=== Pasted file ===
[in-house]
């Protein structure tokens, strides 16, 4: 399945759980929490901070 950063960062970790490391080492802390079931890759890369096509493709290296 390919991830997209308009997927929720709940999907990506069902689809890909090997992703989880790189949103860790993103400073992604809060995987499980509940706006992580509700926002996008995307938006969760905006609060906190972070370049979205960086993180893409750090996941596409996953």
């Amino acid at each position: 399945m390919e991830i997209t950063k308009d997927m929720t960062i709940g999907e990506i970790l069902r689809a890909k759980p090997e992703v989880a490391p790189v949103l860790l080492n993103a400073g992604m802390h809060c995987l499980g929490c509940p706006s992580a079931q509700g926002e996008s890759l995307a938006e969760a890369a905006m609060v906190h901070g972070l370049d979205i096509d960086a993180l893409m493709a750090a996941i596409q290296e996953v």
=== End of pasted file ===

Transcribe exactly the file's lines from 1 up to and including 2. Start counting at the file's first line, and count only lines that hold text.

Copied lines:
[in-house]
């Protein structure tokens, strides 16, 4: 399945759980929490901070 950063960062970790490391080492802390079931890759890369096509493709290296 390919991830997209308009997927929720709940999907990506069902689809890909090997992703989880790189949103860790993103400073992604809060995987499980509940706006992580509700926002996008995307938006969760905006609060906190972070370049979205960086993180893409750090996941596409996953």